‘Through the Telescope Lens’ by Cavin Bryce


Dear explorer of the far reaches,

If you’re finding this then something bizarre must have happened to you too. The truth is that I never did much on Earth. I don’t really do much here, either, but I don’t mind. You’re probably wondering where I am but I can’t tell you because I don’t know. I do, however, remember how I got here. Please, allow me to recount my plight.

I was eating a breakfast of buttered biscuits on my back porch when I noticed that the neighbor kid had left his telescope on the border between our lawns. Curious, I decided to take a peek through the magnifying lens. In that moment, as my eyes peered into the expansive nothingness of a dawning blue sky, my body evaporated.

It started with the rods in my eyes but quickly spread to my pupils, nostrils, and skeletal system. Every atom in my body had spontaneously refracted through the lens of the telescope and was then catapulted, by the force of inverted gravity, into the surrounding atmosphere.

Once I was up there I figured there was no way to get back down- on account that a strangeness like this only occurs once a day. Only one fellow can be the unluckiest man alive at a given time. That day, it seems, was my turn. Fields of cumulonimbus clouds sprawled in every direction and sunlight reflected off of the millions of microscopic water droplets, which generated colorful prisms. I saw, in those reflections, a rainbow of epiphany in natural form. In my idle state, while drifting through the eternity of our atmosphere, I came to the conclusion that I wanted to pursue a life of observing contingent absurdities (those similar to my own peculiar circumstance).

As I was contemplating how to locate these absurdities, and how to plot them in a logistical manner, a cavalcade of planes lulled into my line of sight. I imagined that those planes were entirely full of strange people, that they were going absolutely nowhere, and that these facts meant that they must be having an abnormal day too. In the back of my mind I plotted those passengers on my developing map of abnormalities. As the machines coasted lazily out of view, I wondered if anybody had yet noticed my absence.

I felt fairly uncomfortable in the sky– realizing then that I now belonged there.. Gravity leered and migrating waterfowl screeched as I intruded. Time oozed forward, losing its shape with every observation I made.

When my body finally entered the thermosphere it immediately bounced off an ancient carcass of a space shuttle into an obscure block of sleek, black machinery. Upon contact various probing mechanisms, such as thin metal rods and rusting clamps, erupted from the side of the cube and spiraled about. Tiny cameras also emerged from its innards to peer in my direction.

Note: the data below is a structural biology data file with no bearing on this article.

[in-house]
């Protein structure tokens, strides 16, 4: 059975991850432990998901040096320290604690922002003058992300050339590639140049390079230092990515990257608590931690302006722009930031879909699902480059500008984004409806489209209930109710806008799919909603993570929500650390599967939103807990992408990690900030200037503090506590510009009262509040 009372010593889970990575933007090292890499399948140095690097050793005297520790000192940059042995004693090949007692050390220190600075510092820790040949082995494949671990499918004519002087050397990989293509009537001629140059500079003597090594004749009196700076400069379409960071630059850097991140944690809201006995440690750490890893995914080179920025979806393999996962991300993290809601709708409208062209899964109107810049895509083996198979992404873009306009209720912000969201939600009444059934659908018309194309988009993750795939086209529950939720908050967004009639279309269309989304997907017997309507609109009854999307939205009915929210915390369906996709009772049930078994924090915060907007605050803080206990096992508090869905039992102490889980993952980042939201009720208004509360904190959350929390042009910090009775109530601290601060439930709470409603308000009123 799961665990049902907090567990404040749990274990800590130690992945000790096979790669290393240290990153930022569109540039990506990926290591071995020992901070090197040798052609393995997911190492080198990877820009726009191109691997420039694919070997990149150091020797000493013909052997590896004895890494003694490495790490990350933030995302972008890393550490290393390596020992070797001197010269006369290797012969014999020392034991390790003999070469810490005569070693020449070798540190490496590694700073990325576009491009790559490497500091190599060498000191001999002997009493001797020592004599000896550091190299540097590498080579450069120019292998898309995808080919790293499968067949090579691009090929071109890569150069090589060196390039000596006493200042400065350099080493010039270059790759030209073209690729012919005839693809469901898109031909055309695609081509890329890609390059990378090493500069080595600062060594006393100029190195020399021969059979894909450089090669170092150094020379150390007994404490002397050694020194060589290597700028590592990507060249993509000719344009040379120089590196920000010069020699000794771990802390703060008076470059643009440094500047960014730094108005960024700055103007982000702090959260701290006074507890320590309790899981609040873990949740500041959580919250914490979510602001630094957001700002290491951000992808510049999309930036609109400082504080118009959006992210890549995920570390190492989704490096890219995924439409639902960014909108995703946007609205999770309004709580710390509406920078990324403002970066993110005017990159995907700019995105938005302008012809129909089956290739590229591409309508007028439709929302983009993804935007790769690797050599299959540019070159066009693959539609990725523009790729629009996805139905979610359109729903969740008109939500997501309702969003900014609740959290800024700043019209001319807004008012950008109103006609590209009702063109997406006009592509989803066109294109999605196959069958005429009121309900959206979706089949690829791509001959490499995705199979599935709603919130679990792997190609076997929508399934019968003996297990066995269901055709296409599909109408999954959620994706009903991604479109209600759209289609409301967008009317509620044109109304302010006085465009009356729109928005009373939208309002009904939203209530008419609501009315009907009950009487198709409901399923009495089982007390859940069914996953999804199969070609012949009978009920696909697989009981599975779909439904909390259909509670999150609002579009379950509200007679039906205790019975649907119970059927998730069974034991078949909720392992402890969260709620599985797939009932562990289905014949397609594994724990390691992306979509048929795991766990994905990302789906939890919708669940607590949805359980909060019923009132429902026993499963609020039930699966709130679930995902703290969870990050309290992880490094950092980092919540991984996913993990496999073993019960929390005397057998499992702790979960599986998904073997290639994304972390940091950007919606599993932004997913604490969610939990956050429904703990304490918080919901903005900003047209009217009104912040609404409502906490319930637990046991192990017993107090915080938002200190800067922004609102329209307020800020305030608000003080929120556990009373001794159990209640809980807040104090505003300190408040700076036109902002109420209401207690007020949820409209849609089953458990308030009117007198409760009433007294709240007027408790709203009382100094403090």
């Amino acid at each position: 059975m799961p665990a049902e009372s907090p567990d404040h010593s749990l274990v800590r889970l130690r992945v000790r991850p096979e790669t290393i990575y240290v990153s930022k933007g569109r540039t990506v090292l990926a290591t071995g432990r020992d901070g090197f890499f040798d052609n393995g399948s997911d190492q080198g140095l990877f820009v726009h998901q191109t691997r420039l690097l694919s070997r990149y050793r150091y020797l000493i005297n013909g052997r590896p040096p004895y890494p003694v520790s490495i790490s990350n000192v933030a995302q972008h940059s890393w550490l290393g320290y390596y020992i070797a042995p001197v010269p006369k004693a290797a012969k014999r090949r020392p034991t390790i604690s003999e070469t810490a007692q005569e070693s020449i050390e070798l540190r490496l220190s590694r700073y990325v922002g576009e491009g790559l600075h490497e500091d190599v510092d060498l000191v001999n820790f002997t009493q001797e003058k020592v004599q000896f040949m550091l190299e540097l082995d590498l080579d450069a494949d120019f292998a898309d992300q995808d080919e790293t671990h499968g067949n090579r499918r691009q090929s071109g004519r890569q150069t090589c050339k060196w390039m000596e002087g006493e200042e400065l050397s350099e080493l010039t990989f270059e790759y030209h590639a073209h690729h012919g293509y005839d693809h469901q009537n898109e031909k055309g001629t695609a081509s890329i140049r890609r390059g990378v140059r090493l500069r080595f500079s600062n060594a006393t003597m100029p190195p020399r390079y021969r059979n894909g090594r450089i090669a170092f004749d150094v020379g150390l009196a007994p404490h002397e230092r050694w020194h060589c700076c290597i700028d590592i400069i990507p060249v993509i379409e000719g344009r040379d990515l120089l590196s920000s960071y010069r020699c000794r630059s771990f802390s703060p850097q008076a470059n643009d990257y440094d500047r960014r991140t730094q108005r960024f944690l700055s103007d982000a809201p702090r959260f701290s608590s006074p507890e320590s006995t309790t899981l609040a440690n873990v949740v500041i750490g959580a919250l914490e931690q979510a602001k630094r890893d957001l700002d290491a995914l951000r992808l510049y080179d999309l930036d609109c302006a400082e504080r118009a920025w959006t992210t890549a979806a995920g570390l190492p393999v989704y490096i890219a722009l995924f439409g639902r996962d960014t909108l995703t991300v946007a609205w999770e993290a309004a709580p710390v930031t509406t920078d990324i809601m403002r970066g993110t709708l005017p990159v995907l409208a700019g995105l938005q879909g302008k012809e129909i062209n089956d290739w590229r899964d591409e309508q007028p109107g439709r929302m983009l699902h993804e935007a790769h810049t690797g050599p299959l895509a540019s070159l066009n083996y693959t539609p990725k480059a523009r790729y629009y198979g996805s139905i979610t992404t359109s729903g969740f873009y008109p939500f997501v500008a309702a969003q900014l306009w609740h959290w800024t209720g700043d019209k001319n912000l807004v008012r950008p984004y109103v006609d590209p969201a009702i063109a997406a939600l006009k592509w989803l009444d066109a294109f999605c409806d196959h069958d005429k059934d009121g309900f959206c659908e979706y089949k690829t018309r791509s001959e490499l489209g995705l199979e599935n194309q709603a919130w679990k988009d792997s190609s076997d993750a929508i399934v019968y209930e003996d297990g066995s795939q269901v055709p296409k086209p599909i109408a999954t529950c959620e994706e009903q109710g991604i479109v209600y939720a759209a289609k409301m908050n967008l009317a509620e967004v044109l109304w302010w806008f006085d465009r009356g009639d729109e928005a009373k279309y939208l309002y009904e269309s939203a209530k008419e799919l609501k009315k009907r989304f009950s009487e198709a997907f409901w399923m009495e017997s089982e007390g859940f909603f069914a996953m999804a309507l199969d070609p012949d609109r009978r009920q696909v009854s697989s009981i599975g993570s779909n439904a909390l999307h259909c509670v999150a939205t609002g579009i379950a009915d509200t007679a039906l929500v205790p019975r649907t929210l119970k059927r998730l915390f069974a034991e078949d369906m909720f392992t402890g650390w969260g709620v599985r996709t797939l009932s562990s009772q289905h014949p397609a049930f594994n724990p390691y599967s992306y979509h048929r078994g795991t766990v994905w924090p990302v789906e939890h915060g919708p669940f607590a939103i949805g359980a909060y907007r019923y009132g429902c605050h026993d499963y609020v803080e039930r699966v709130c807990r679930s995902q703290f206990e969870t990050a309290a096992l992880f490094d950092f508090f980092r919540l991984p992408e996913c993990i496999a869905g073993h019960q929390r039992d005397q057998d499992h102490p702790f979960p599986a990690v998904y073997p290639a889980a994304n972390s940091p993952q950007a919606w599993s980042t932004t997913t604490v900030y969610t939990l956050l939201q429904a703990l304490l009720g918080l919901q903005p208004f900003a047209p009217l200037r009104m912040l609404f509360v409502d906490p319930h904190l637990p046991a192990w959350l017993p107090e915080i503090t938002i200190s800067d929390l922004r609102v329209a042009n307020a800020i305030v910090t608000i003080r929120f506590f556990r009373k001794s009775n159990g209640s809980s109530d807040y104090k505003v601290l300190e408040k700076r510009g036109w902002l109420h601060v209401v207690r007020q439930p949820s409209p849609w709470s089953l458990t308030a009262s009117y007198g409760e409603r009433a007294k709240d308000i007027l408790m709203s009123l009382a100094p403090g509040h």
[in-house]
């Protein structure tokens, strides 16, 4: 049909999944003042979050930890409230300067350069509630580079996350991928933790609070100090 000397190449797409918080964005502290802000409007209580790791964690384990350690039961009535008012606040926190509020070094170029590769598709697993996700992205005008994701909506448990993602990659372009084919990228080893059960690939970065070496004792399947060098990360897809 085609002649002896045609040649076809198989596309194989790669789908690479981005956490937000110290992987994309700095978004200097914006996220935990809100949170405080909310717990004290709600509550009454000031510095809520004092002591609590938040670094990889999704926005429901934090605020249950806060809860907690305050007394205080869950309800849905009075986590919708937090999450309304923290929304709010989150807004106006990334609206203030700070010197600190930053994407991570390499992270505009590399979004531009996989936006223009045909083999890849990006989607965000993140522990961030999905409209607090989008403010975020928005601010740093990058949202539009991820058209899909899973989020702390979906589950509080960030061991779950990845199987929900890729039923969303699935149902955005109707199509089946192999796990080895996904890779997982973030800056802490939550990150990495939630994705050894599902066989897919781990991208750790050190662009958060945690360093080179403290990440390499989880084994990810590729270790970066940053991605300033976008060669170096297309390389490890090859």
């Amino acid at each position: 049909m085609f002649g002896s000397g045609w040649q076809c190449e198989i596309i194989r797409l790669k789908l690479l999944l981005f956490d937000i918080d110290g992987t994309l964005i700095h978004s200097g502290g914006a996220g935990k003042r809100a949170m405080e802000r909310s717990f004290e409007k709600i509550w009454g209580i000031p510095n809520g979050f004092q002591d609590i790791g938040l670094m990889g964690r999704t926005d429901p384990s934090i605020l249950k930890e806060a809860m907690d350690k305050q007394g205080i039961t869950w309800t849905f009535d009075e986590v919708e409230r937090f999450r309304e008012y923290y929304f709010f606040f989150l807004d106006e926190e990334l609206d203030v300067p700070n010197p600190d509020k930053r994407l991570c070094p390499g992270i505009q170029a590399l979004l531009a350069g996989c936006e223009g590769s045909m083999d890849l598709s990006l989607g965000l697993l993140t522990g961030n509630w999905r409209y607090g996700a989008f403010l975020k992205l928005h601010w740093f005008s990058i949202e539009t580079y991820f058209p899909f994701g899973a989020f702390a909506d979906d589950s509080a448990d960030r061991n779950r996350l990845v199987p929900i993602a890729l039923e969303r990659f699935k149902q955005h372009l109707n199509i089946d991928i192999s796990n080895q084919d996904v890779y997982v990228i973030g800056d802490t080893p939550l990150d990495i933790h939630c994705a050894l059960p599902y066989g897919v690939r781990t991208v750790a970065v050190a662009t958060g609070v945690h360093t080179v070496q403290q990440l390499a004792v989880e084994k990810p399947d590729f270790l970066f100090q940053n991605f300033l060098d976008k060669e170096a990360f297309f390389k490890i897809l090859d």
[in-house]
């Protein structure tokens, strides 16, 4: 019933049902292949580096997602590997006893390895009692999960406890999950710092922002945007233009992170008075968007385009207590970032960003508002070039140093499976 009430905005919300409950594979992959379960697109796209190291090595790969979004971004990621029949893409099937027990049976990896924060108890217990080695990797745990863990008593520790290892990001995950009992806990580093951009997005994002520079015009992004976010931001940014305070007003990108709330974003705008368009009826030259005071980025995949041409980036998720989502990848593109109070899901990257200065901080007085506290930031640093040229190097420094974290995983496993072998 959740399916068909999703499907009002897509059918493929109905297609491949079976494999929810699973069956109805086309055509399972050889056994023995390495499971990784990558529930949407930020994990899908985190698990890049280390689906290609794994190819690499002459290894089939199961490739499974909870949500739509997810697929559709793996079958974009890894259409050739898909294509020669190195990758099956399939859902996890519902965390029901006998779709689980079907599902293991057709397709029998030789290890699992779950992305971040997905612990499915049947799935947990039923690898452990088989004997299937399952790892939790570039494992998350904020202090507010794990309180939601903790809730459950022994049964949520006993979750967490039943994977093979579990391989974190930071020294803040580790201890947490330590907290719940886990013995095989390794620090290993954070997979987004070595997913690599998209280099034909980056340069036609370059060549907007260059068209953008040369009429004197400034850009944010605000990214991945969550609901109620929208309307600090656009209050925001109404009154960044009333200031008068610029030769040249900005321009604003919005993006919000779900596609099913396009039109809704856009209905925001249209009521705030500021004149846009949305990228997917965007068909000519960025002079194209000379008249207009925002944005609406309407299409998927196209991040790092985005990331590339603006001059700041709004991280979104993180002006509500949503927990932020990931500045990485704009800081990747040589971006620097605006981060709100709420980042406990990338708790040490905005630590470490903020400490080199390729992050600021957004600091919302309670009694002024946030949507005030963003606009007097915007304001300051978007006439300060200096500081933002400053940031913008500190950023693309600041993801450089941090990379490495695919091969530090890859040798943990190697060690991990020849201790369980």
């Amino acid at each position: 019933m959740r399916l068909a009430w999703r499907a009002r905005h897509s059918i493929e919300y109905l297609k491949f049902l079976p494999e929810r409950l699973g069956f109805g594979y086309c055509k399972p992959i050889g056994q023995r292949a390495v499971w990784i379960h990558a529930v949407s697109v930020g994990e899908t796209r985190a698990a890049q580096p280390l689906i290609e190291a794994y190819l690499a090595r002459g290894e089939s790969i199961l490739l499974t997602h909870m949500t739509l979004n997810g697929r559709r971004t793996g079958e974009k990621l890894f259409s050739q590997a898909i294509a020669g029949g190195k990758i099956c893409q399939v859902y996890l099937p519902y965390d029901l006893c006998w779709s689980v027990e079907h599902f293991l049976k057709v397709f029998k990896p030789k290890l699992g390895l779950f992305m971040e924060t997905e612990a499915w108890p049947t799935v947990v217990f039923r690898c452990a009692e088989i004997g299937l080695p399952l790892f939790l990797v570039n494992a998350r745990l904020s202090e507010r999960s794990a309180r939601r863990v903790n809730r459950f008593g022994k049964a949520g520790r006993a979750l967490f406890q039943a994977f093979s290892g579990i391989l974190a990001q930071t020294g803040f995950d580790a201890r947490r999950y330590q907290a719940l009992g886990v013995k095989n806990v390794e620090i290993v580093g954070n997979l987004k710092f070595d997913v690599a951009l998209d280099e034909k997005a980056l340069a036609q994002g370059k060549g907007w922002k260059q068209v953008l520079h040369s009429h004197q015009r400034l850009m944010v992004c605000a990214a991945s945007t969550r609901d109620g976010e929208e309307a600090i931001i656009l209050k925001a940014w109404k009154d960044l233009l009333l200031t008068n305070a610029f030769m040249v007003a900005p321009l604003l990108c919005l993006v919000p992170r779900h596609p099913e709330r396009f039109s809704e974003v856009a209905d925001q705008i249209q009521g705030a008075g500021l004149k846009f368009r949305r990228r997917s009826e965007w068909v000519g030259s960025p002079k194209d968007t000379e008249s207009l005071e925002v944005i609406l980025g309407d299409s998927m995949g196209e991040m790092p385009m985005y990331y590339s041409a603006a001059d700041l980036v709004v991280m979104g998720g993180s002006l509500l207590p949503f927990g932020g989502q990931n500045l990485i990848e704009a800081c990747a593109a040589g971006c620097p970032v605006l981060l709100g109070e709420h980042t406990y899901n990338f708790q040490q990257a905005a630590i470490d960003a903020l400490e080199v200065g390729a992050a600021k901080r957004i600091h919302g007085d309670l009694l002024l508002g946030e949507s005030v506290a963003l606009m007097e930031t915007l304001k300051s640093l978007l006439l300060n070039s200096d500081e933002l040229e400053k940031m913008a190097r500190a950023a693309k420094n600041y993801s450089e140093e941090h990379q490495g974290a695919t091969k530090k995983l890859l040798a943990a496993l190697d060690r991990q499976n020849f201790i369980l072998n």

“Hey,” the thing said, its calm voice rumbling from deep inside its metallic body.

“Ah,” I responded. “A sentient cube!”

“Oh man, it’s been so long since I’ve talked to someone. How are you, man? What’s good with Earth?”

I pushed off its body in order to launch myself deeper into the void because I knew better than to trust artificial intelligence, I have seen the movies. The cube’s cameras never left me as I floated away. “Hey!” it screamed at me. “Let’s play cards or something!”

The view of Earth from space wasn’t as awe-inspiring as astronauts claim it to be. It looks just like the photographs you’ve seen; a simple blue and green ball coated in a thick mist of clouds. A more impressive sight is the sculpture of decommissioned technology that sticks to the outer layers of our planet’s gravitational pull. Great serpents composed of copper wire ensnared passing debris which have, over time, formed a sort of giant dream-catcher that encased the entire planet. As I tracked the sleek wires with my eyes I saw prayers, among other Earthly aspirations, getting tangled in the mess.

Further out, I floated by fusing galaxies, pirouetting comets, and decomposing planets. Celestial bodies challenged my perception of distance and size. Everything was minuscule. Everything was gigantic. Clouds of metallic, shining, gases seeped through space as droplets of ink might sink through a glass of water, with twisting tentacles of carbon and iron dancing around stars, getting slurped into neighboring dimensions. There was nothing to do but observe the obscurity of my isolation.

It could have been minutes, or days, but I eventually found myself spiraling into the center of the Milky Way. Gravity existed there as a chaotic rippling of great waves that crashed and receded with enough force to effectively puncture the fabric of space-time. My body flailed about and circled, ever closer, to the center of the black hole until I was finally dragged beneath its surface. I existed there, for the second time in my life, as unconscious particles- a type of human dust.

On the other side of the black hole I found that my body was reconstructed on solid ground, grass even, if you could believe it. Shortly after regaining consciousness I found a  telescope precariously placed next to a foldable lawn chair. When I peered through the lens I could see my house in perfect detail, down to the cracks in the front door. A car I didn’t recognize sat in my driveway. A small boy I had never seen before was playing in my yard. Life had continued in my absence.

I’ve been here tracking the strange things that happen across our galaxy for an unknown amount of time, if time even exists here. I can’t recall what I look like. Or my name. If you ever find yourself near the center of the Milky Way, drop in. Perhaps we can play cards.

Sincerely, your friend

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